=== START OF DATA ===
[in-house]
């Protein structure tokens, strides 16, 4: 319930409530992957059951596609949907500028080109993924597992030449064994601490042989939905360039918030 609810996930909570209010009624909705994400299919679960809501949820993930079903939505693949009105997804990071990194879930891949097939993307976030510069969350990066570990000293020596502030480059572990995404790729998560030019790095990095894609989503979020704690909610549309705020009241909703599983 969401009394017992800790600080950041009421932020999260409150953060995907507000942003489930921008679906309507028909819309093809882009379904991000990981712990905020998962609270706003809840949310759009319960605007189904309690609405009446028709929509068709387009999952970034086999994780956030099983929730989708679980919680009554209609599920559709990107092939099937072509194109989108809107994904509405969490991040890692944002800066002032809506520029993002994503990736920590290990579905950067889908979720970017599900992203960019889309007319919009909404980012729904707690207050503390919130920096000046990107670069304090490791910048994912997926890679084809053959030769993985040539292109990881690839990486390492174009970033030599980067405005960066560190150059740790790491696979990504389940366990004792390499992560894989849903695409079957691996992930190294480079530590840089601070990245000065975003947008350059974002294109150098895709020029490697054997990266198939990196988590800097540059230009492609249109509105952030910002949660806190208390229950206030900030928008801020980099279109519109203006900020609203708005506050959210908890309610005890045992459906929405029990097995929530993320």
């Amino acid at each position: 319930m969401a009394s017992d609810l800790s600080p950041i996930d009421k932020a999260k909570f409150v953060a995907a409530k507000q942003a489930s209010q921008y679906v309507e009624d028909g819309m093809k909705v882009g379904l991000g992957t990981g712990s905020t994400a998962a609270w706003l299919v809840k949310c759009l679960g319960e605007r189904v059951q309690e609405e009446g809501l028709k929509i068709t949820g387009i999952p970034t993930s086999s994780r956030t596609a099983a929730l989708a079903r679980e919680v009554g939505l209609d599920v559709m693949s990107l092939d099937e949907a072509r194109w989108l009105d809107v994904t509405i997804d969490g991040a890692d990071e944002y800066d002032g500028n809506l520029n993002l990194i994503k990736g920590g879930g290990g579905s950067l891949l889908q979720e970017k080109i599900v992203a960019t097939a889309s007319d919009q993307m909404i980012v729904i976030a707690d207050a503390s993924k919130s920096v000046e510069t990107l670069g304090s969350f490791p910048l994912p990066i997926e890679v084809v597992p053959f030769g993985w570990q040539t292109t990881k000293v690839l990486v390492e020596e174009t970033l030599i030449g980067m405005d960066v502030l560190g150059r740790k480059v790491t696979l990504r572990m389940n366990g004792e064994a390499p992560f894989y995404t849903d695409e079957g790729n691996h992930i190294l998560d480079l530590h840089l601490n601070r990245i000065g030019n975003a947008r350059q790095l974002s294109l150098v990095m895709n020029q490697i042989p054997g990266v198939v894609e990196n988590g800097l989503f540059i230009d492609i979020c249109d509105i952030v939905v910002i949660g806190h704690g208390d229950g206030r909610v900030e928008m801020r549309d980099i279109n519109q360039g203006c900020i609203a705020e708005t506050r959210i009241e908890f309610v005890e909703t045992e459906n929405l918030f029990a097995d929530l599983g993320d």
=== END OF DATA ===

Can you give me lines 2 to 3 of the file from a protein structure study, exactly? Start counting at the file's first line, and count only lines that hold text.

């Protein structure tokens, strides 16, 4: 319930409530992957059951596609949907500028080109993924597992030449064994601490042989939905360039918030 609810996930909570209010009624909705994400299919679960809501949820993930079903939505693949009105997804990071990194879930891949097939993307976030510069969350990066570990000293020596502030480059572990995404790729998560030019790095990095894609989503979020704690909610549309705020009241909703599983 969401009394017992800790600080950041009421932020999260409150953060995907507000942003489930921008679906309507028909819309093809882009379904991000990981712990905020998962609270706003809840949310759009319960605007189904309690609405009446028709929509068709387009999952970034086999994780956030099983929730989708679980919680009554209609599920559709990107092939099937072509194109989108809107994904509405969490991040890692944002800066002032809506520029993002994503990736920590290990579905950067889908979720970017599900992203960019889309007319919009909404980012729904707690207050503390919130920096000046990107670069304090490791910048994912997926890679084809053959030769993985040539292109990881690839990486390492174009970033030599980067405005960066560190150059740790790491696979990504389940366990004792390499992560894989849903695409079957691996992930190294480079530590840089601070990245000065975003947008350059974002294109150098895709020029490697054997990266198939990196988590800097540059230009492609249109509105952030910002949660806190208390229950206030900030928008801020980099279109519109203006900020609203708005506050959210908890309610005890045992459906929405029990097995929530993320």
């Amino acid at each position: 319930m969401a009394s017992d609810l800790s600080p950041i996930d009421k932020a999260k909570f409150v953060a995907a409530k507000q942003a489930s209010q921008y679906v309507e009624d028909g819309m093809k909705v882009g379904l991000g992957t990981g712990s905020t994400a998962a609270w706003l299919v809840k949310c759009l679960g319960e605007r189904v059951q309690e609405e009446g809501l028709k929509i068709t949820g387009i999952p970034t993930s086999s994780r956030t596609a099983a929730l989708a079903r679980e919680v009554g939505l209609d599920v559709m693949s990107l092939d099937e949907a072509r194109w989108l009105d809107v994904t509405i997804d969490g991040a890692d990071e944002y800066d002032g500028n809506l520029n993002l990194i994503k990736g920590g879930g290990g579905s950067l891949l889908q979720e970017k080109i599900v992203a960019t097939a889309s007319d919009q993307m909404i980012v729904i976030a707690d207050a503390s993924k919130s920096v000046e510069t990107l670069g304090s969350f490791p910048l994912p990066i997926e890679v084809v597992p053959f030769g993985w570990q040539t292109t990881k000293v690839l990486v390492e020596e174009t970033l030599i030449g980067m405005d960066v502030l560190g150059r740790k480059v790491t696979l990504r572990m389940n366990g004792e064994a390499p992560f894989y995404t849903d695409e079957g790729n691996h992930i190294l998560d480079l530590h840089l601490n601070r990245i000065g030019n975003a947008r350059q790095l974002s294109l150098v990095m895709n020029q490697i042989p054997g990266v198939v894609e990196n988590g800097l989503f540059i230009d492609i979020c249109d509105i952030v939905v910002i949660g806190h704690g208390d229950g206030r909610v900030e928008m801020r549309d980099i279109n519109q360039g203006c900020i609203a705020e708005t506050r959210i009241e908890f309610v005890e909703t045992e459906n929405l918030f029990a097995d929530l599983g993320d």